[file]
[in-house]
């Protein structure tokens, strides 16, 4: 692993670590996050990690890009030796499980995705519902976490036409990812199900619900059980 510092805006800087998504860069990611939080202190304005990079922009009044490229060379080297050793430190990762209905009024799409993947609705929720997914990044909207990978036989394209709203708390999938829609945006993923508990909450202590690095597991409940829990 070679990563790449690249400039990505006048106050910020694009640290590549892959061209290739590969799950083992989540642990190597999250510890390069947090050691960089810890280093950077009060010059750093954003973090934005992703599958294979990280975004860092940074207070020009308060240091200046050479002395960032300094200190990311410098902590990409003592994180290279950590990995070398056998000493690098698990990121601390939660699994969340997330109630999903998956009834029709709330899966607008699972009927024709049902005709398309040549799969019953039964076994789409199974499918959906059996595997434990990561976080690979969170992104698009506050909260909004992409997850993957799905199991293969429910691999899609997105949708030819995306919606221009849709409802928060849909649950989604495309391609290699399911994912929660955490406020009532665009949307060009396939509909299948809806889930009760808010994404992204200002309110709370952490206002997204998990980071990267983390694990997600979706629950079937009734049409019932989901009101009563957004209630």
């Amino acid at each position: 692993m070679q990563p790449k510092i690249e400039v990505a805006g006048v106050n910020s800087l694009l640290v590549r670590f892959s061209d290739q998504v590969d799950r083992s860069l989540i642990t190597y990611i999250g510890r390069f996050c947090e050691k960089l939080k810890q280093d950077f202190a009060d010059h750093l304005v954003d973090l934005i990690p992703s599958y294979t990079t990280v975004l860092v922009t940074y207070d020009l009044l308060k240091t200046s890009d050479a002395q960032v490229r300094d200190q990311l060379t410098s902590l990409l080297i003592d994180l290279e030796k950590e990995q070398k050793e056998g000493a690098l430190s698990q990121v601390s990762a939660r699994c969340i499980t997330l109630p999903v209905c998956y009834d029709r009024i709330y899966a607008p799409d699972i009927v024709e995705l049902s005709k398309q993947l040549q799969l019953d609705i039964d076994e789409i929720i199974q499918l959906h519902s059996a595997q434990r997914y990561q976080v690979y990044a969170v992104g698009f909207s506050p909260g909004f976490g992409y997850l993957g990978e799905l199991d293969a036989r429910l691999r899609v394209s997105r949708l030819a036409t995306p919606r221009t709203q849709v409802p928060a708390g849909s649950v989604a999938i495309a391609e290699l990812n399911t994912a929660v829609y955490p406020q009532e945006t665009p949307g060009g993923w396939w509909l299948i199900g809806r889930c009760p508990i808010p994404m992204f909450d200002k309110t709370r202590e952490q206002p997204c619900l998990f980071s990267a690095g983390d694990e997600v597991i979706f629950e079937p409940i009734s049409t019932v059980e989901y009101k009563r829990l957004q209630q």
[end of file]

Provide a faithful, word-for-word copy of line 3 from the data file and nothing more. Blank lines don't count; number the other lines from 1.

């Amino acid at each position: 692993m070679q990563p790449k510092i690249e400039v990505a805006g006048v106050n910020s800087l694009l640290v590549r670590f892959s061209d290739q998504v590969d799950r083992s860069l989540i642990t190597y990611i999250g510890r390069f996050c947090e050691k960089l939080k810890q280093d950077f202190a009060d010059h750093l304005v954003d973090l934005i990690p992703s599958y294979t990079t990280v975004l860092v922009t940074y207070d020009l009044l308060k240091t200046s890009d050479a002395q960032v490229r300094d200190q990311l060379t410098s902590l990409l080297i003592d994180l290279e030796k950590e990995q070398k050793e056998g000493a690098l430190s698990q990121v601390s990762a939660r699994c969340i499980t997330l109630p999903v209905c998956y009834d029709r009024i709330y899966a607008p799409d699972i009927v024709e995705l049902s005709k398309q993947l040549q799969l019953d609705i039964d076994e789409i929720i199974q499918l959906h519902s059996a595997q434990r997914y990561q976080v690979y990044a969170v992104g698009f909207s506050p909260g909004f976490g992409y997850l993957g990978e799905l199991d293969a036989r429910l691999r899609v394209s997105r949708l030819a036409t995306p919606r221009t709203q849709v409802p928060a708390g849909s649950v989604a999938i495309a391609e290699l990812n399911t994912a929660v829609y955490p406020q009532e945006t665009p949307g060009g993923w396939w509909l299948i199900g809806r889930c009760p508990i808010p994404m992204f909450d200002k309110t709370r202590e952490q206002p997204c619900l998990f980071s990267a690095g983390d694990e997600v597991i979706f629950e079937p409940i009734s049409t019932v059980e989901y009101k009563r829990l957004q209630q």